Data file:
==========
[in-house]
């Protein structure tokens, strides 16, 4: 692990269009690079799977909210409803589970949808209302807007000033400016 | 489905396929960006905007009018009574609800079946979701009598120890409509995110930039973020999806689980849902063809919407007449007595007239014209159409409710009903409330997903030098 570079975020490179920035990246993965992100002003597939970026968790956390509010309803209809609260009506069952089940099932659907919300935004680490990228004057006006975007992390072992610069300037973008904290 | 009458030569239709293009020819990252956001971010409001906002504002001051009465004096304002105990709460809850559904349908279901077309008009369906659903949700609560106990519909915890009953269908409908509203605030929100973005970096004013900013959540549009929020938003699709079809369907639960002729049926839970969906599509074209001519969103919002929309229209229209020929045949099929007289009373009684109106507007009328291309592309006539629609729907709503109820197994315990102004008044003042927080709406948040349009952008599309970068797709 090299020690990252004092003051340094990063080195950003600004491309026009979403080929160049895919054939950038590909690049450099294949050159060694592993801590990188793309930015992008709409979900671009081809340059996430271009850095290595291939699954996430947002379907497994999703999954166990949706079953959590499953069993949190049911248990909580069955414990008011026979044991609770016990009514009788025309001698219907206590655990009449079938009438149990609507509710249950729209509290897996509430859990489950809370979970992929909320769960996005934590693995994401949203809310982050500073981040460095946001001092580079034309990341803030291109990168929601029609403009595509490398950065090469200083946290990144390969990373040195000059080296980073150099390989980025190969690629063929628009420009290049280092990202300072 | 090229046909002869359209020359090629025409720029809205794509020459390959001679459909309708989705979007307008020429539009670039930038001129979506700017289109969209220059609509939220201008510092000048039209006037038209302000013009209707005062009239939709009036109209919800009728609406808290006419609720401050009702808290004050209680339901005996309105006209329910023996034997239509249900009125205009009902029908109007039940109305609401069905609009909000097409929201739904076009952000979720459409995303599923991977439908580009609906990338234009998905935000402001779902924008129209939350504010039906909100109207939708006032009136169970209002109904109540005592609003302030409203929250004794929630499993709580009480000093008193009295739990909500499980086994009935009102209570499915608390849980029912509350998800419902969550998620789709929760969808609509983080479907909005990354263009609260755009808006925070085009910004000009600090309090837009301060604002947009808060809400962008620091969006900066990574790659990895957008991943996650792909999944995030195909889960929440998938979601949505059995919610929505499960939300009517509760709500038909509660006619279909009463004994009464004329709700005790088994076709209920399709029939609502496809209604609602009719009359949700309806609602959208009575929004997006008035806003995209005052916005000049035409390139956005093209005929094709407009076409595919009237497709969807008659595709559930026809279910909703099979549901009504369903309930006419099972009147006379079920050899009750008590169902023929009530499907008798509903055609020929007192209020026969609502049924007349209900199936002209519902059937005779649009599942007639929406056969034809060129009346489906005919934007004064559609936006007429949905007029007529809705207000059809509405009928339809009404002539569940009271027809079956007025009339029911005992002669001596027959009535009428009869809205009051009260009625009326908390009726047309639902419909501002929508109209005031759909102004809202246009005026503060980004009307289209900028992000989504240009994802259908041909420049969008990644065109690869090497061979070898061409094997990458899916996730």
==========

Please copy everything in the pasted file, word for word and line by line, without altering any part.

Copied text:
[in-house]
């Protein structure tokens, strides 16, 4: 692990269009690079799977909210409803589970949808209302807007000033400016 | 489905396929960006905007009018009574609800079946979701009598120890409509995110930039973020999806689980849902063809919407007449007595007239014209159409409710009903409330997903030098 570079975020490179920035990246993965992100002003597939970026968790956390509010309803209809609260009506069952089940099932659907919300935004680490990228004057006006975007992390072992610069300037973008904290 | 009458030569239709293009020819990252956001971010409001906002504002001051009465004096304002105990709460809850559904349908279901077309008009369906659903949700609560106990519909915890009953269908409908509203605030929100973005970096004013900013959540549009929020938003699709079809369907639960002729049926839970969906599509074209001519969103919002929309229209229209020929045949099929007289009373009684109106507007009328291309592309006539629609729907709503109820197994315990102004008044003042927080709406948040349009952008599309970068797709 090299020690990252004092003051340094990063080195950003600004491309026009979403080929160049895919054939950038590909690049450099294949050159060694592993801590990188793309930015992008709409979900671009081809340059996430271009850095290595291939699954996430947002379907497994999703999954166990949706079953959590499953069993949190049911248990909580069955414990008011026979044991609770016990009514009788025309001698219907206590655990009449079938009438149990609507509710249950729209509290897996509430859990489950809370979970992929909320769960996005934590693995994401949203809310982050500073981040460095946001001092580079034309990341803030291109990168929601029609403009595509490398950065090469200083946290990144390969990373040195000059080296980073150099390989980025190969690629063929628009420009290049280092990202300072 | 090229046909002869359209020359090629025409720029809205794509020459390959001679459909309708989705979007307008020429539009670039930038001129979506700017289109969209220059609509939220201008510092000048039209006037038209302000013009209707005062009239939709009036109209919800009728609406808290006419609720401050009702808290004050209680339901005996309105006209329910023996034997239509249900009125205009009902029908109007039940109305609401069905609009909000097409929201739904076009952000979720459409995303599923991977439908580009609906990338234009998905935000402001779902924008129209939350504010039906909100109207939708006032009136169970209002109904109540005592609003302030409203929250004794929630499993709580009480000093008193009295739990909500499980086994009935009102209570499915608390849980029912509350998800419902969550998620789709929760969808609509983080479907909005990354263009609260755009808006925070085009910004000009600090309090837009301060604002947009808060809400962008620091969006900066990574790659990895957008991943996650792909999944995030195909889960929440998938979601949505059995919610929505499960939300009517509760709500038909509660006619279909009463004994009464004329709700005790088994076709209920399709029939609502496809209604609602009719009359949700309806609602959208009575929004997006008035806003995209005052916005000049035409390139956005093209005929094709407009076409595919009237497709969807008659595709559930026809279910909703099979549901009504369903309930006419099972009147006379079920050899009750008590169902023929009530499907008798509903055609020929007192209020026969609502049924007349209900199936002209519902059937005779649009599942007639929406056969034809060129009346489906005919934007004064559609936006007429949905007029007529809705207000059809509405009928339809009404002539569940009271027809079956007025009339029911005992002669001596027959009535009428009869809205009051009260009625009326908390009726047309639902419909501002929508109209005031759909102004809202246009005026503060980004009307289209900028992000989504240009994802259908041909420049969008990644065109690869090497061979070898061409094997990458899916996730």